This capability is not theoretical. In early 2023, a Babel Street client spotted an online post in which the writer threatened a mass shooting on a college campus — even naming the students he planned to target. Using pivotal information generated by the Babel Street Insights platform, law enforcement officials tracked down the would-be murderer. The man, who had access to firearms and hand grenades, was arrested before he could put his plan into action. Similar Babel Street Insights capabilities helped European law enforcement spot and monitor a man whose posts indicated he planned to shoot up a family planning center.

The Babel Street Insights platform provides law enforcement with this intelligence by rapidly and persistently scanning dozens of social media platforms; more than a billion blog posts; real time interactions generated on more than 30 million message boards; online comments; and other publicly available and commercially available information. The platform identifies key words and terms associated with threats of mass shooting. It then alerts law enforcement officials and others of those threats.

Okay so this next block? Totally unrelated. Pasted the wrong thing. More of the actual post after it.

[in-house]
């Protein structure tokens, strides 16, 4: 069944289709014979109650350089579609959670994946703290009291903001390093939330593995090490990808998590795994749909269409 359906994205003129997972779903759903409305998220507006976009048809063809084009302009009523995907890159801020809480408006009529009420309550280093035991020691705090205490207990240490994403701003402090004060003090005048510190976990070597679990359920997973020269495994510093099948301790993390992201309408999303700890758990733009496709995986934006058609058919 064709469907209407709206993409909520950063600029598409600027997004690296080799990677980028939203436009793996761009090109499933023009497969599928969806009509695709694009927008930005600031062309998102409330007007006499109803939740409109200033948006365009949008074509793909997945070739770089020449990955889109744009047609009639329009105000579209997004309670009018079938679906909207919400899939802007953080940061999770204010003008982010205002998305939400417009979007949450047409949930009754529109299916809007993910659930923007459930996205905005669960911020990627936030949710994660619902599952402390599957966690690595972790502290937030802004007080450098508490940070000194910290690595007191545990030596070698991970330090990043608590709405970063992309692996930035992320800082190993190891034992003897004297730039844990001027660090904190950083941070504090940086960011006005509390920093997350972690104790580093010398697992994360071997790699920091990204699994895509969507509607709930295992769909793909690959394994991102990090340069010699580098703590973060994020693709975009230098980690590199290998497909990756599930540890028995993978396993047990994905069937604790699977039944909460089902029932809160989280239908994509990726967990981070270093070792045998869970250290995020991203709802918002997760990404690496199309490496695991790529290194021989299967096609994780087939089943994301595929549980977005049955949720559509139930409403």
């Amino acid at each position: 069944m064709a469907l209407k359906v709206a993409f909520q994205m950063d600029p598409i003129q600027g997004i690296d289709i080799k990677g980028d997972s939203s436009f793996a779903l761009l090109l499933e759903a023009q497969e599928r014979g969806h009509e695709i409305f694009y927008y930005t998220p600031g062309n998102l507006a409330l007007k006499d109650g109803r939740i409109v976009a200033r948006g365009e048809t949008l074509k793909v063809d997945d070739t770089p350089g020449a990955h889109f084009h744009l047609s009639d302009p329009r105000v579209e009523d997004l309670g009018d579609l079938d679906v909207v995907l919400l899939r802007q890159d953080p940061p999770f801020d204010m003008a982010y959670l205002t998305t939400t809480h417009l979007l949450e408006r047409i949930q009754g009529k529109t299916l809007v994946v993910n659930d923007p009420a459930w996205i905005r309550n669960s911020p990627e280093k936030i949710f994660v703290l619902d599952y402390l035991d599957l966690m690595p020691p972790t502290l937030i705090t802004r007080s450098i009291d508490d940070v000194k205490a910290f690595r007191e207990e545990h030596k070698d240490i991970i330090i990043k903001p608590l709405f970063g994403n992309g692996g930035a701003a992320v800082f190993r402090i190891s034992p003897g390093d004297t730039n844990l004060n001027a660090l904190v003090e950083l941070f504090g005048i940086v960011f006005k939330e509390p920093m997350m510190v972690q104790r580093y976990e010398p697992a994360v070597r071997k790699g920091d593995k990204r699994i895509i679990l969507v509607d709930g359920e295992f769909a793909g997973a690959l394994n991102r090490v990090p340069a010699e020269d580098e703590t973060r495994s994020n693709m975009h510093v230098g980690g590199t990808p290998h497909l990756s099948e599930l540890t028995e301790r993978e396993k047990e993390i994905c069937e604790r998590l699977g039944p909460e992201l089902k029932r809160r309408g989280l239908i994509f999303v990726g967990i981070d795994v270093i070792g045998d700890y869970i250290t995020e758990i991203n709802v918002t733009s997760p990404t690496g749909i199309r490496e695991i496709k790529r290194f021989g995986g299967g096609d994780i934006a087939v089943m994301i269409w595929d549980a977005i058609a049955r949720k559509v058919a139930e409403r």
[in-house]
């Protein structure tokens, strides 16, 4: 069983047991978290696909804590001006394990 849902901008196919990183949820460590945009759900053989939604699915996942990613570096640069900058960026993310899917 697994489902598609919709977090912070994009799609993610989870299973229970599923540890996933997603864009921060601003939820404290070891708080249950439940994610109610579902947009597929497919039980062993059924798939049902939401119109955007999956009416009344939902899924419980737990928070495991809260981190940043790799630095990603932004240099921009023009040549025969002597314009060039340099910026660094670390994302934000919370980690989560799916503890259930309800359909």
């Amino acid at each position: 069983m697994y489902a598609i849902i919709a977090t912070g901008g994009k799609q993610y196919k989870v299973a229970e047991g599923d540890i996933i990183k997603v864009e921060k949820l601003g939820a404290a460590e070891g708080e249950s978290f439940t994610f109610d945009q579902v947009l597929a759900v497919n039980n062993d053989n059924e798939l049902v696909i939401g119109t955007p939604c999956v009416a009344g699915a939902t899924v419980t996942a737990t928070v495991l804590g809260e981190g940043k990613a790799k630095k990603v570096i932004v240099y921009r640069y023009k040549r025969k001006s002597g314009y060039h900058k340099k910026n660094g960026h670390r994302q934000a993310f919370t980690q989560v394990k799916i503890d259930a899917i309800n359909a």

Babel Street Insights also provides law enforcement with information on the usernames of those posting, helping investigators learn more about the real people behind the aliases. It further coalesces screen names into a single entity. Using Babel Street investigators can, for example, learn that a person threatening a shooting on one message board under the username “Shoottokill587” is the same person posting threats on a second online discussion under the username “AimForTheHead824.” They can also resolve these aliases to John R. Smith of Any Town, New Hampshire.

Future capabilities